by Chris Hamilton, Econimica blog, via Zero Hedge:
Since July of 2011, two of the largest and most important asset classes in the world, US Treasury debt and gold valuations, have been moving in contradiction to supply and demand data. US Treasury rates have fallen by a third since the vast majority of previous buyers since have ceased accumulating… and gold has fallen about 25% on increasing physical demand. These are simply not the hallmarks of a free market. However, the only thing investors should be more afraid of than a free market correction or potential market crash is the absence of free markets…
China has run a $4 trillion trade surplus with the US since 2000. So, no shock China is the largest single holder of US Treasury debt (outside of the Federal Reserve) and has accumulated nearly a trillion dollars in US Treasury debt since ’00. In total, China now holds $1.24 trillion in US Treasury bonds.
Despite China continuing to run perpetually larger trade surplus’ with the US, China ceased accumulating Treasury debt (net) in July of 2011(coincident with the US debt ceiling debate…and the peak in Gold prices) and has been net selling US Treasury debt since.
Since July 2011, China has collected $2.2 trillion in US trade surplus dollars and recycled none of them (net) into US Treasury debt. This after China recycled 50%+ of it’s trade surplus into US Treasury’s over the previous 11 years. So what has China been buying with all those dollars since 2011? Among other things, buying an awful lot of gold. Perhaps as much as a trillion dollars worth since July 2011…and on this ongoing gold buying, perhaps 5,000 tons but even potentially in excess of 10,000 tons, gold prices have fallen by a third!?! Conversely, on the buyers strike in Treasury’s, yields fell by a third?!?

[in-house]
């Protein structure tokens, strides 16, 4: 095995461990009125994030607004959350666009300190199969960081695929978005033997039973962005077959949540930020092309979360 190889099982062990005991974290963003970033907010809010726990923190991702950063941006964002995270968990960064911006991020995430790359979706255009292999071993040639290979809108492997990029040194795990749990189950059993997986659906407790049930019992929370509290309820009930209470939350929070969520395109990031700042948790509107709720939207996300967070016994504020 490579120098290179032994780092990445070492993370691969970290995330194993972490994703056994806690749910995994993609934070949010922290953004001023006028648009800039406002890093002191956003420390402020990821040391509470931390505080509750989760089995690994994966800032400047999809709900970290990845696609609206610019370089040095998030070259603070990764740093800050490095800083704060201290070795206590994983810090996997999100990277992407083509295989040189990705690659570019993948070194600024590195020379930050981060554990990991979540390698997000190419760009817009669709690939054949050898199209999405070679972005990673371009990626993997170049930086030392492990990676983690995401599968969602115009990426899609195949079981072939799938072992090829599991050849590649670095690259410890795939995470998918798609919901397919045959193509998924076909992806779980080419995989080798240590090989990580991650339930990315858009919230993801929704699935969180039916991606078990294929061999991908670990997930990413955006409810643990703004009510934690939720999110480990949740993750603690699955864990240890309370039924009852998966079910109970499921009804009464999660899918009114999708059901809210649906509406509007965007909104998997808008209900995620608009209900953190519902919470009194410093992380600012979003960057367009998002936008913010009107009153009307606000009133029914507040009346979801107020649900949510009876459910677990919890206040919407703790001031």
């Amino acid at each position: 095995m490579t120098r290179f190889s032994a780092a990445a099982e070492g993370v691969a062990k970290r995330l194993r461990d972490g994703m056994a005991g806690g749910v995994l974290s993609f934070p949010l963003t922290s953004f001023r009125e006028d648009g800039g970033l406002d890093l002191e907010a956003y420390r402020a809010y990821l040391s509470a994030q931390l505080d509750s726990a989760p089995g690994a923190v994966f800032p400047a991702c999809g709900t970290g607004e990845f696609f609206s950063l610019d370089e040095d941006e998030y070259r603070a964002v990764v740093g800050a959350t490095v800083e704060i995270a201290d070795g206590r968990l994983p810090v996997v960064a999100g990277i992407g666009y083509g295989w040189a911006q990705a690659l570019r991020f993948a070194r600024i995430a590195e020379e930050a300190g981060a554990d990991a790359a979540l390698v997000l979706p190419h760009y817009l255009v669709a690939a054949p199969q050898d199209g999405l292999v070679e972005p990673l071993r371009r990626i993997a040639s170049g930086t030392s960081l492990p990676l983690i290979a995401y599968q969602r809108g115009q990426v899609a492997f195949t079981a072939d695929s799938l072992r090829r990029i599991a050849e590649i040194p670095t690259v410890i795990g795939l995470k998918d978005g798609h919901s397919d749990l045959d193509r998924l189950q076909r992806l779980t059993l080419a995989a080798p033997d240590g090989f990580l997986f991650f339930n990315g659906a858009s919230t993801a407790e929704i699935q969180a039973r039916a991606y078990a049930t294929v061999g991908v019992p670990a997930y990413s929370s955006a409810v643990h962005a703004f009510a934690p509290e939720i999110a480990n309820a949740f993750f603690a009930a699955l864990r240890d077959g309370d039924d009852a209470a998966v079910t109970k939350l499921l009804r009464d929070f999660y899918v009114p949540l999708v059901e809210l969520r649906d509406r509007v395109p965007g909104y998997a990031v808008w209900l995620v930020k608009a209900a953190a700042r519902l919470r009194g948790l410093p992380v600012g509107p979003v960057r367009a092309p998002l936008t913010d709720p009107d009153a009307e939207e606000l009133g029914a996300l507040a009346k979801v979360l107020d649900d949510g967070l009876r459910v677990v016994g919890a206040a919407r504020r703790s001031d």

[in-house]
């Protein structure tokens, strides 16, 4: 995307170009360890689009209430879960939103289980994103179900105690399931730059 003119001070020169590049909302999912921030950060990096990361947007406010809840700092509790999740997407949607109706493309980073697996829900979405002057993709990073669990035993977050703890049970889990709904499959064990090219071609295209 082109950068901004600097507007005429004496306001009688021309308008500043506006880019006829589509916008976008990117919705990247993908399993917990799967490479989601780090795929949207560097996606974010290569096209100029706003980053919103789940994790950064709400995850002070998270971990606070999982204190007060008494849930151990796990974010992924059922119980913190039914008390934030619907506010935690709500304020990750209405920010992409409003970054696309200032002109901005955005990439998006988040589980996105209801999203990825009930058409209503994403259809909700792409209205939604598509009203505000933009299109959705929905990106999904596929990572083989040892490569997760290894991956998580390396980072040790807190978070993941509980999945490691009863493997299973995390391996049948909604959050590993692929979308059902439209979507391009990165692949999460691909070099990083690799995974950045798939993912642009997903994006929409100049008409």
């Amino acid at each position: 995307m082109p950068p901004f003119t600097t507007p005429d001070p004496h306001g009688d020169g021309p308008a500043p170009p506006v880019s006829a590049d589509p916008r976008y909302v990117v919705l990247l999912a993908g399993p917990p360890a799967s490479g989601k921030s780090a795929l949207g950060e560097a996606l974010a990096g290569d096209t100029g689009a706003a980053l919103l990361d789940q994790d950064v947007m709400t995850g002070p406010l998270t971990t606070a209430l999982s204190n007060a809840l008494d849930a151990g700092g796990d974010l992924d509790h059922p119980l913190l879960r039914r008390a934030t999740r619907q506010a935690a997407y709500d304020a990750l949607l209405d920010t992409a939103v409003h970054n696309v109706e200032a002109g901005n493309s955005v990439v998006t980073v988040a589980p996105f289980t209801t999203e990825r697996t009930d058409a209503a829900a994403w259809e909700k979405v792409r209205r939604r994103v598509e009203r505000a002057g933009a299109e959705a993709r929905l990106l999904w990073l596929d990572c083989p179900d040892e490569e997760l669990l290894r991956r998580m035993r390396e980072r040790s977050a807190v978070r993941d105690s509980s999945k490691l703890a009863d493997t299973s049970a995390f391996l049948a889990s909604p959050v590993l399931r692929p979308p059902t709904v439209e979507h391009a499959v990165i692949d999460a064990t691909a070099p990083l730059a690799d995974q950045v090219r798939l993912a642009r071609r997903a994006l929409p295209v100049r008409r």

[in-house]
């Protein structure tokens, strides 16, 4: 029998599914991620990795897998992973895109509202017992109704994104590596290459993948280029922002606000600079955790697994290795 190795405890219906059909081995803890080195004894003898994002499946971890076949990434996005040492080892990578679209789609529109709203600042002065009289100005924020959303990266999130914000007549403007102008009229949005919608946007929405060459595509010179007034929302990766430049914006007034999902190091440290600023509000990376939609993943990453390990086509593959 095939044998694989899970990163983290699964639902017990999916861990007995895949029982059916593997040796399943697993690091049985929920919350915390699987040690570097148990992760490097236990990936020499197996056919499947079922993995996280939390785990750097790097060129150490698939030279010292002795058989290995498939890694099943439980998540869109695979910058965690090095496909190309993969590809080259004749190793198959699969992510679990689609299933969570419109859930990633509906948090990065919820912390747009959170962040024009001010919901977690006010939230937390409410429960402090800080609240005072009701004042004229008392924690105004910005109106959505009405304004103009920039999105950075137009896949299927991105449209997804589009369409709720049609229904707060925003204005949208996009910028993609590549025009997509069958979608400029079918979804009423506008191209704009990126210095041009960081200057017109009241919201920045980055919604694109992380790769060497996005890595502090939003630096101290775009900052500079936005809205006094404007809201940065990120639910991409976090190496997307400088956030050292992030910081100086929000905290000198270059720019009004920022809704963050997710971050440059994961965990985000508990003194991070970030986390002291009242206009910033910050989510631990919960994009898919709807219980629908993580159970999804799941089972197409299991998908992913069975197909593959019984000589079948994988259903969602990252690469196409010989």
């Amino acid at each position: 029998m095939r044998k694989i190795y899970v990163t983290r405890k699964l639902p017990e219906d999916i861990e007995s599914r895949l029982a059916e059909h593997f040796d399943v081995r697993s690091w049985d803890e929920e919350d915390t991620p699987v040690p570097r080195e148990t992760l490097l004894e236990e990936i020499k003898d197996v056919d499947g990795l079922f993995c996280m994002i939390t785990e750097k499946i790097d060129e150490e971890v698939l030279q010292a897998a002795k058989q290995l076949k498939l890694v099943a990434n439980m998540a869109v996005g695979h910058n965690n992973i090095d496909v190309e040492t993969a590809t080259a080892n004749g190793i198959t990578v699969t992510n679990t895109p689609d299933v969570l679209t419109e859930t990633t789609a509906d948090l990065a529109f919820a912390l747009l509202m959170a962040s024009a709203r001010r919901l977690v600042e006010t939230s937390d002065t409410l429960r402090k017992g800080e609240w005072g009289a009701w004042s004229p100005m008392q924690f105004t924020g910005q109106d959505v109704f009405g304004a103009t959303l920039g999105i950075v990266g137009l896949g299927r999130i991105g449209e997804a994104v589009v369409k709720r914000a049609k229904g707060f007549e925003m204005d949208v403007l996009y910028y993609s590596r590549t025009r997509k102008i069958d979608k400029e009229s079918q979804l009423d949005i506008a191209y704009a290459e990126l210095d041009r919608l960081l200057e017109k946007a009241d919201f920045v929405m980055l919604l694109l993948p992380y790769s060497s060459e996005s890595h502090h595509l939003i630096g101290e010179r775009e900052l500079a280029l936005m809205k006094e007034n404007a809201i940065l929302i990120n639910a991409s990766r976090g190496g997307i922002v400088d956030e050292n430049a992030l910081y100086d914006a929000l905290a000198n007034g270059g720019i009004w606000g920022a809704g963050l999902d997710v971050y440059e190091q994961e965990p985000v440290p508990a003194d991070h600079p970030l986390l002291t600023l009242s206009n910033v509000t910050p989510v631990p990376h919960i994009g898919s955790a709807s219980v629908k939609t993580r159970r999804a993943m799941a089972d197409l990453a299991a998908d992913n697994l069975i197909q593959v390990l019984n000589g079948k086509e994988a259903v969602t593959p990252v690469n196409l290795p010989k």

Typically when buyers disappear and new flow continues and existing stock is at record levels, prices fall and yields rise to entice new buyers. However, in the case of US Treasury bonds, we are to believe that domestic sources of buying (US pensions, insurers, banks, etc.) have taken over buying since year end 2014. Buying Treasury assets yielding far below domestics needed rates of return (essentially laddering into 0.5% to 2.5% yielding assets vs. 7.5% plan payouts)? Where did these domestic sources get the $1 trillion without selling other asset classes?
Who Is Buying Treasury’s?
The chart below highlights US Treasury issuance, by period, and what source purchased the debt. Quite noticeably, the most recent period has seen a near abandonment of US Treasury debt accumulation by foreigners simultaneous with the Fed’s cessation of net new QE.
Noteworthy was the cessation of Treasury buying by the BRICS (those nations running dollar trade surplus’) as of 2011…entirely replaced by the BLICS from 2011–>2015 (banking nations with little or no trade surplus with which to make the purchases).
The chart below highlights when QE began, rates rose during each period of QE and fell when QE was tapering or ceased. Likewise, when China & the BRICS ceased recycling dollars into Treasury’s in 2011…rates fell. And when the Fed and the remainder of Foreign Treasury buying ceased since at year end 2014…rates fell even further?!?
Trade Surplus Recycling:
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